With Maryland finishing their last season in the ACC, we will be reviewing some of the most important and memorable ACC games involving Maryland. Today, Pete talks about Duke.
There are plenty of games that Maryland has played against Duke that have been more important than the one I'll talk about today, but there are none that were more important to me (a hint for all of you that didn't read my Georgia Tech version of this: I was at this game).
The 2009-10 season was a pretty incredible one for Maryland basketball. The team lost just one home game all year long -- a weird, late December loss to William & Mary (the only home game I didn't attend that year, coincidentally) -- and took home their first regular season conference title since the national championship season (and just their sixth ever).
On March 3, 2010, all of that was still very much in the air. Maryland had won five in a row, including that dramatic buzzer-beating win over Georgia Tech, but had to host No. 4 Duke, led by Jon Scheyer, Kyle Singler and Nolan Smith. Maryland had played just three games against ranked opponents all year long, losing two of them (including a 21-point beatdown at Duke).
The game also happened to be the last home game of the year, making it Senior Night for Greivis Vasquez, Eric Hayes and Landon Milbourne. The Terps hadn't defeated Duke in their past six attempts, and came into the game as slight underdogs despite the winning streak and the homecourt advantage.
It did make sense, looking at the makeup of Duke's team and the absolute blowout result of the last meeting between the two programs. But Vasquez and the Terps had other ideas.
Maryland jumped out to a quick lead thanks to some exciting and athletic play in transition, forcing turnovers and running the fastbreak effectively. The most notable such fastbreak was this one, in which Jordan Williams caused Comcast Center to erupt:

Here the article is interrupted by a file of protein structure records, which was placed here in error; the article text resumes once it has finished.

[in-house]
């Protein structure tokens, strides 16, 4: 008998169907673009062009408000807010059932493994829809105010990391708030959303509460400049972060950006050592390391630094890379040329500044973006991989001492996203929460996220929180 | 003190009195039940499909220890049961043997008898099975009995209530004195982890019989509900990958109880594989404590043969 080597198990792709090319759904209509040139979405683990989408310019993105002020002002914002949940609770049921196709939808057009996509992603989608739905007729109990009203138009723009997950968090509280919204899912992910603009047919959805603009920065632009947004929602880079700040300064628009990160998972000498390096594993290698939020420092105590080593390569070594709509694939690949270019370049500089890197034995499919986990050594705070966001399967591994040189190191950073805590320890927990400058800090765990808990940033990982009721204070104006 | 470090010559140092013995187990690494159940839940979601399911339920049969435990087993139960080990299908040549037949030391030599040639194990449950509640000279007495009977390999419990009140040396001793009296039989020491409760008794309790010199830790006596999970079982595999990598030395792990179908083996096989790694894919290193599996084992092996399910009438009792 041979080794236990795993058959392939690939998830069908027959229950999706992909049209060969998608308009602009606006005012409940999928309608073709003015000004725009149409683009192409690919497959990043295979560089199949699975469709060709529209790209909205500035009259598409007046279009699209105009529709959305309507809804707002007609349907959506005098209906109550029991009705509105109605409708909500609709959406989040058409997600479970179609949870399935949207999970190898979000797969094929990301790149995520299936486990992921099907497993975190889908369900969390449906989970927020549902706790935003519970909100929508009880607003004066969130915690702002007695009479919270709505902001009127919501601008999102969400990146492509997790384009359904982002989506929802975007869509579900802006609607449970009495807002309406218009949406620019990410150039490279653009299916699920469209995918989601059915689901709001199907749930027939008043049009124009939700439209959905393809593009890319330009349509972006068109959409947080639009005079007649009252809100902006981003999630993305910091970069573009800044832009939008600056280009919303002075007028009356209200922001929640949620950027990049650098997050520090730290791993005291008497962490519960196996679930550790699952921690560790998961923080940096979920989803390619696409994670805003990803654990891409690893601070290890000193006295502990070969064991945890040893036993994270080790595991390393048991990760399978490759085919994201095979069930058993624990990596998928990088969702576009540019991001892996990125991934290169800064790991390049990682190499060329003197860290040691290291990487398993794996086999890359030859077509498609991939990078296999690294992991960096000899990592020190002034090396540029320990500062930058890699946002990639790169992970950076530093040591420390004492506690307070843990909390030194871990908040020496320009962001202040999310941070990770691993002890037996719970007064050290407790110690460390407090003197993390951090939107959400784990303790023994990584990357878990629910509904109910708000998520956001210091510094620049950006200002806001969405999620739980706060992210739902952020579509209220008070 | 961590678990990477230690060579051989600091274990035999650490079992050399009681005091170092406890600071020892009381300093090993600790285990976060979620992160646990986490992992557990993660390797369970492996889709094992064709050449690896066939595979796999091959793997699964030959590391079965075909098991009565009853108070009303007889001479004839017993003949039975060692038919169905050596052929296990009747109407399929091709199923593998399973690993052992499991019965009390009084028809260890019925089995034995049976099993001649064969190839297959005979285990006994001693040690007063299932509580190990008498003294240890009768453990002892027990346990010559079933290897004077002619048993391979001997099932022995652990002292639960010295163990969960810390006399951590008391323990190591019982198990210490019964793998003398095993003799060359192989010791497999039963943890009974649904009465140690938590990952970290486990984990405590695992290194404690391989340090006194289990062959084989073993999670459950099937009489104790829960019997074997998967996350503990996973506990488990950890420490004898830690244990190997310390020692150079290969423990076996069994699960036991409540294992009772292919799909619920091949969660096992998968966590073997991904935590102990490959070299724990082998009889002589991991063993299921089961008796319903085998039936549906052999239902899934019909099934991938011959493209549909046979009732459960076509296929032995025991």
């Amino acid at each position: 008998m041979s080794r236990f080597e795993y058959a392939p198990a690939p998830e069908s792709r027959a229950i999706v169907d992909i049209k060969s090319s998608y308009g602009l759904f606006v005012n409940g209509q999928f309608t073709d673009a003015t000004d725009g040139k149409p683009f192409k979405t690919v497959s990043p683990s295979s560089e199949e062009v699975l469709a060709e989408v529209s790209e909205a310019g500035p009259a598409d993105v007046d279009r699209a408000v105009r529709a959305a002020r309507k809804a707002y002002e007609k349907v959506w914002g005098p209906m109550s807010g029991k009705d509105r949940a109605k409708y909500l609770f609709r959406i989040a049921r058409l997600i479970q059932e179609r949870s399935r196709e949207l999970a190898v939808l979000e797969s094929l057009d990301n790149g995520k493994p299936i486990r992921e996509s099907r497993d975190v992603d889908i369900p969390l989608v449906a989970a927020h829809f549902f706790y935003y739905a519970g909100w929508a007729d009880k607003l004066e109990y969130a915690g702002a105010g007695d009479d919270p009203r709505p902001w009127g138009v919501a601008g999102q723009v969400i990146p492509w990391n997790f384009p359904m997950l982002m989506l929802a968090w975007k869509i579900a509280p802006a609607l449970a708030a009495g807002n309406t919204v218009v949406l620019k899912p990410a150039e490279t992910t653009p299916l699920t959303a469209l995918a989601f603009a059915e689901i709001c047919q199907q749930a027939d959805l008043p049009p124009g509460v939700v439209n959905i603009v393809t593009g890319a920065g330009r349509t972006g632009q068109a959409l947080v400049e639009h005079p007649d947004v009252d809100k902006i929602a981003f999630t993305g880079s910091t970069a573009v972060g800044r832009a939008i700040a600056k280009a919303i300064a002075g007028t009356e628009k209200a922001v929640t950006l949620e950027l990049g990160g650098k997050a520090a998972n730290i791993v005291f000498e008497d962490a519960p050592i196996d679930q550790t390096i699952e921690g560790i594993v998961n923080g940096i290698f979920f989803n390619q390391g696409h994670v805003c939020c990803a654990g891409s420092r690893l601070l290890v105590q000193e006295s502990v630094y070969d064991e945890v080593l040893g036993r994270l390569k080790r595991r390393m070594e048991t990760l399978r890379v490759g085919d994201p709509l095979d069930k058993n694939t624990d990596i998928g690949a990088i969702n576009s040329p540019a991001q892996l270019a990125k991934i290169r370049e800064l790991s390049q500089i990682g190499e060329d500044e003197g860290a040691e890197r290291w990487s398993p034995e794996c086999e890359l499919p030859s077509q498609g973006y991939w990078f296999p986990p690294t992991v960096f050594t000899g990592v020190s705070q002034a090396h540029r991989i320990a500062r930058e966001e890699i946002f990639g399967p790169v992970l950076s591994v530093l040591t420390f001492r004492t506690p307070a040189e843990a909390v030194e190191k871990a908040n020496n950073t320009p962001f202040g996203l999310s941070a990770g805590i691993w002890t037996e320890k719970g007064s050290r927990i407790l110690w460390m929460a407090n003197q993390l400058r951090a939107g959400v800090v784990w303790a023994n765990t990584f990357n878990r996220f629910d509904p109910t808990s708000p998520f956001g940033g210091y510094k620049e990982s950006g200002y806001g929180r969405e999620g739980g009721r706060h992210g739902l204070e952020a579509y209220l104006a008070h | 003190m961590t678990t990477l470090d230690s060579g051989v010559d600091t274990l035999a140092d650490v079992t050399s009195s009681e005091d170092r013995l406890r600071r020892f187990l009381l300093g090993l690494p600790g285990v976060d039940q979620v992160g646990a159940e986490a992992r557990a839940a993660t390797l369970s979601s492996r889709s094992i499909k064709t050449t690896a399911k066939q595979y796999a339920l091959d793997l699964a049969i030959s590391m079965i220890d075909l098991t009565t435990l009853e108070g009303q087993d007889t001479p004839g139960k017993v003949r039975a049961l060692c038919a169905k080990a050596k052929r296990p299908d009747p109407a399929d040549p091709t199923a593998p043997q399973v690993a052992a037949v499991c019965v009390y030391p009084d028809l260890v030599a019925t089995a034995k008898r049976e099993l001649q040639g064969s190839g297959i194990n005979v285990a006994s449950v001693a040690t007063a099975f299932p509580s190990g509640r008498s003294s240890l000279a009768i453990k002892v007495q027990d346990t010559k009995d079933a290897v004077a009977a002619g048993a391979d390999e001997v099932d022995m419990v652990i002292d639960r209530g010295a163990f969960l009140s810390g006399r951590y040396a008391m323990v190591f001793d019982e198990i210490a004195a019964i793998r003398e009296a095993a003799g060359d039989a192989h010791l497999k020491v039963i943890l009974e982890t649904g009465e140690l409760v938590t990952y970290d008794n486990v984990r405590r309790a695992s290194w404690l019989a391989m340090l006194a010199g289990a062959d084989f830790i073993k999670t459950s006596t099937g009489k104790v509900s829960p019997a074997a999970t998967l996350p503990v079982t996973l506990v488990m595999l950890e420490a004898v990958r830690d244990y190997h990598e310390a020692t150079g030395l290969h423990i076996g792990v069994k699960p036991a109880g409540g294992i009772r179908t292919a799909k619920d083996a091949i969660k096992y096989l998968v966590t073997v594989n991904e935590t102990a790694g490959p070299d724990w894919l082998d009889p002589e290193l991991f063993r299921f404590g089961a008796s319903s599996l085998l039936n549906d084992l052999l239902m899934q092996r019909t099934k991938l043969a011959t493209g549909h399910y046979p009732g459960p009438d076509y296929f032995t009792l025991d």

Marylad took an early 14-point lead that was trimmed down to two points by halftime after Duke made some defensive alterations. It was 40-38 Maryland at the break, and while the Terps held on to the lead, it was hard not to feel like Duke had grabbed the momentum and would blow the home team out of the water in the second half with their new-found defensive prowess.
But that didn't happen.
Sure, Duke took the lead nine seconds out of the break, and held a two-point lead with less than five minutes to go, but it was clear that this was going to be a hard-fought game until the end. Both teams traded buckets for nearly the entirety of the second half, as the crowd at the Comcast Center grew louder and louder throughout the night.
With just under three minutes to play, Nolan Smith hit a jumper to tie the game at 67-67. You can go ahead and watch the last three minutes of the game right here. It's worth your time:
To start things off, Eric Hayes hit a running layup while jumping away from the hoop, which kind of gives you an idea of what's about to go down. Scheyer made it past Vasquez and into the lane to make a shot over Williams to tie it back up.
Williams out-muscled him and was able to tip the ball back in, giving the Terps the lead again. Duke took a loooong possession on their next trip up the floor -- too long. Scheyer and Smith both missed three pointers, giving the Terps the ball back with 69 seconds left to play and a two-point lead. Vasquez rebounded the second miss, calmly dribbled up the court and eventually burst through the lane with 10 seconds left on the shot clock, making the unbelievable, off-balanced shot that will forever live in Maryland folklore.
You can hear someone say "No way!" in the video as Grieivis took the shot -- not the kind that means "I can't believe he's taking that ridiculous shot" but the kind that means "I can't believe he's going to make that ridiculous shot."
That did it in for Duke. Sure, there were other possessions (Maryland outscored the Blue Devils 6-3 the rest of the way), but once Greivis's shot sank in, Comcast Center rose to new levels of noise. Doubters became believers in that instant, as it became unquestionable that the Terps were going to win this game.
For those wondering, I was in the second row of the student section, directly to the left of the (second half) Maryland basket from the camera angle in the video. After the game was over, I rushed the court and high-fived Hayes. It's still the best sporting experience of my life.